Unusually for me, I actually liked the mecha. (It helps that they're a relatively minor ingredient.) Even if everything else in the story is a bit handwaved and unclear, at least you know what's happening when you see a piloted giant robot war machine.
Significantly, this was the first original anime of a studio (8-Bit) that had previously only adapted other properties. They did Infinite Stratos (which was a hit) and the Grisaia anime (which I enjoyed). Here I think they worked really hard on making something that would pop off the screen and have lots of action in a roller-coaster Miyazaki way. That they did. They succeeded. Visually, it's a lovely, inventive piece of work. Even the sound design is top-notch. However personally I'd have liked to see more effort go into characterisation and narrative clarity. That said, though, I did watch all of it. It's not that bad. It does look pretty and there are characters I like. The first half of the series would sometimes make my eyelids heavy, but it improved later. (Some people don't like the ending, but personally I thought the show was at last finding some content.)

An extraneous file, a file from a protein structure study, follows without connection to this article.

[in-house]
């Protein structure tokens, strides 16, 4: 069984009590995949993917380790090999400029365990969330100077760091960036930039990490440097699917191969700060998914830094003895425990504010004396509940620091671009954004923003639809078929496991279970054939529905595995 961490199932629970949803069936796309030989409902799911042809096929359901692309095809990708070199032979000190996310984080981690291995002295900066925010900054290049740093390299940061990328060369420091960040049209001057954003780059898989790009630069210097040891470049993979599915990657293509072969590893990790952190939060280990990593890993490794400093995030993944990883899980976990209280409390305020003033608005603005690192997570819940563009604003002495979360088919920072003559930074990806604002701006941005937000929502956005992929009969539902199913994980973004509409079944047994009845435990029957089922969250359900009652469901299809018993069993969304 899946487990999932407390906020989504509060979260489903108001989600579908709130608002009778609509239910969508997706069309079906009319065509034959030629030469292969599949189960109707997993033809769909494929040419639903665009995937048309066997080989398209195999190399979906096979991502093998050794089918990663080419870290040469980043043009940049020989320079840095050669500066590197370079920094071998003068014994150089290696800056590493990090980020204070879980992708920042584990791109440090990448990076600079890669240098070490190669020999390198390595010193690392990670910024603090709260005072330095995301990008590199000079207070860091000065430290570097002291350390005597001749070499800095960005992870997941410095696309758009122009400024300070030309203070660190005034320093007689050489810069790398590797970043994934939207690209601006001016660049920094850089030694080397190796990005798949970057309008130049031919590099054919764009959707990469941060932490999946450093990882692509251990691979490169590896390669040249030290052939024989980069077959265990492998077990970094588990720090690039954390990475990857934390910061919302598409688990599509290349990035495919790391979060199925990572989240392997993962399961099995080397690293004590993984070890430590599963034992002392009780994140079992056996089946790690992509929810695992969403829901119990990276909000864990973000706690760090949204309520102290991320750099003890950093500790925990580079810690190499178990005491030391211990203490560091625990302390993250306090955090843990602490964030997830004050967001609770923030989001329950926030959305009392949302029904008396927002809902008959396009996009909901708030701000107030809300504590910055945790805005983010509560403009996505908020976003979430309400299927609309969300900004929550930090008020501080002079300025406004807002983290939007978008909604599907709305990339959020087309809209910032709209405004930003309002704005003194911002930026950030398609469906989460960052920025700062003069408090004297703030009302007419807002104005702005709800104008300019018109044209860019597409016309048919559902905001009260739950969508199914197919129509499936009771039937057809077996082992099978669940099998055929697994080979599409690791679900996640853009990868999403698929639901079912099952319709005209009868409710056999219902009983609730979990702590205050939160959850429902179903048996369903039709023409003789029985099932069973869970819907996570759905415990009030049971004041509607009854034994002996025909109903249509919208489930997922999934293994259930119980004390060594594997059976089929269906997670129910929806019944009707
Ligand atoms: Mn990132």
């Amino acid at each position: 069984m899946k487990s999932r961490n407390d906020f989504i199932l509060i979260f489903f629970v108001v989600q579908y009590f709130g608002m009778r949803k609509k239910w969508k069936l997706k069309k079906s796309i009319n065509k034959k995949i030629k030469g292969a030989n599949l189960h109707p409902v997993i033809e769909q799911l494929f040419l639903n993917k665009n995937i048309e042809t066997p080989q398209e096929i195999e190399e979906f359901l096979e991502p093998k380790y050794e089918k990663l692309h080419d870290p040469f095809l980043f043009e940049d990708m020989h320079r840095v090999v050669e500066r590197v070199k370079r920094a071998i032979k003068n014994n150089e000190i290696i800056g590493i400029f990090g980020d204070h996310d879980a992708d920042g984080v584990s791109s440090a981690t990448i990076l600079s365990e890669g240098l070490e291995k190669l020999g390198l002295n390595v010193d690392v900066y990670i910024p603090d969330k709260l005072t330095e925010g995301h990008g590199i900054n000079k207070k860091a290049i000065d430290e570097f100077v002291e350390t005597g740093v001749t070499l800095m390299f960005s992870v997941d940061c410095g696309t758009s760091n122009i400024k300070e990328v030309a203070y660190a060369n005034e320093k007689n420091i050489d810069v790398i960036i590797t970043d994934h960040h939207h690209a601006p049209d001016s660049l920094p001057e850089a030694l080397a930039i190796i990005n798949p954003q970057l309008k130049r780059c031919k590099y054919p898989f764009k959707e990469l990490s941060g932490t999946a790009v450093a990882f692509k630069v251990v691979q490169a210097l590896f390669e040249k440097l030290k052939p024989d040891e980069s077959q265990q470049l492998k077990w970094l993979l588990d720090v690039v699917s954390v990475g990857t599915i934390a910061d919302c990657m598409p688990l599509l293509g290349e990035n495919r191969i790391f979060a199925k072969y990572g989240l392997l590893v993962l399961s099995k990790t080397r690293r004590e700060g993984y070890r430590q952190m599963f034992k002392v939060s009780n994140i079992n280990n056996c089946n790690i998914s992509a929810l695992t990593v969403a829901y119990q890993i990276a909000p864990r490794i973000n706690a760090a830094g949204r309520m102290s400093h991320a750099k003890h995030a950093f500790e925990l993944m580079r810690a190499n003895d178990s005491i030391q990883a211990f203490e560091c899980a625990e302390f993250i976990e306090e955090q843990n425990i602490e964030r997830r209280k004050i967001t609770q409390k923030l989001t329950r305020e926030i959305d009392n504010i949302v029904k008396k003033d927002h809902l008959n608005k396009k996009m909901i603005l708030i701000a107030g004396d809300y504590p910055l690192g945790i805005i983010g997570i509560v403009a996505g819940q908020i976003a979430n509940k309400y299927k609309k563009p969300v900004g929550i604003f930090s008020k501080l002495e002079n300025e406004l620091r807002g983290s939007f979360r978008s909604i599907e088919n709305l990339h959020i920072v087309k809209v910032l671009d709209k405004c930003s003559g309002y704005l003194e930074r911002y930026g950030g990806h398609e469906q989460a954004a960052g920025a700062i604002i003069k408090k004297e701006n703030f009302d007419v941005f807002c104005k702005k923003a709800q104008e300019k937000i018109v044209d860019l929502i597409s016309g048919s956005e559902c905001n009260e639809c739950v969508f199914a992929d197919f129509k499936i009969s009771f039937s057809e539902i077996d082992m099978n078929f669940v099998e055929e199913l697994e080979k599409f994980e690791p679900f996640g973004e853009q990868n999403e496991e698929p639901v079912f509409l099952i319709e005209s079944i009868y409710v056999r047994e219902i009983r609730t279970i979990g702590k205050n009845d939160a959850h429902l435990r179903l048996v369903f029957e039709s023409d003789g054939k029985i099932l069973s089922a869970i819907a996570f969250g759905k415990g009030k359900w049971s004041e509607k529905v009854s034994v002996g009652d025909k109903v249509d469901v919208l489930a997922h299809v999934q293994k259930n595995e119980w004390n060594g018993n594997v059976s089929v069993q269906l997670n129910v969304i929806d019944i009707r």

Kaon I liked. She's Sogo's childhood friend and she has emotions, motivations and dramatic force. She has someone she's trying to avoid (her fiance). She's great. Whenever the show comes alive in eps.1-8, it'll almost certainly be due to a Kaon scene.